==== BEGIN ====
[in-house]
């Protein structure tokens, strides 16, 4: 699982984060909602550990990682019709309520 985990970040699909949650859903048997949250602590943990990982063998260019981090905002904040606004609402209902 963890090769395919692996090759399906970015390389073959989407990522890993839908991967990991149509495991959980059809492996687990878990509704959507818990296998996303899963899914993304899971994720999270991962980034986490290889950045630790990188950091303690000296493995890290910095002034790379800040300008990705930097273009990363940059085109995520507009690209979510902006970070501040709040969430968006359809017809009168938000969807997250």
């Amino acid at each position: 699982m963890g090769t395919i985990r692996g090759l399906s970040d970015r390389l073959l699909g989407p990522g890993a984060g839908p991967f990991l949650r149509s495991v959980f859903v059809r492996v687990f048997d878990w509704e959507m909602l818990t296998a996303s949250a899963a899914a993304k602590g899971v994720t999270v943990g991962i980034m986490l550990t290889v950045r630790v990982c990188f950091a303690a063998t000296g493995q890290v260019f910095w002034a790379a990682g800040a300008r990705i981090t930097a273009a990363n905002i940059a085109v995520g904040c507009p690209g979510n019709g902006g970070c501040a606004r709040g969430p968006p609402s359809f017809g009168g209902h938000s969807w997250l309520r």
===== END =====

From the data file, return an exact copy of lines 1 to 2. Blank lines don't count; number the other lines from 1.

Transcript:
[in-house]
């Protein structure tokens, strides 16, 4: 699982984060909602550990990682019709309520 985990970040699909949650859903048997949250602590943990990982063998260019981090905002904040606004609402209902 963890090769395919692996090759399906970015390389073959989407990522890993839908991967990991149509495991959980059809492996687990878990509704959507818990296998996303899963899914993304899971994720999270991962980034986490290889950045630790990188950091303690000296493995890290910095002034790379800040300008990705930097273009990363940059085109995520507009690209979510902006970070501040709040969430968006359809017809009168938000969807997250």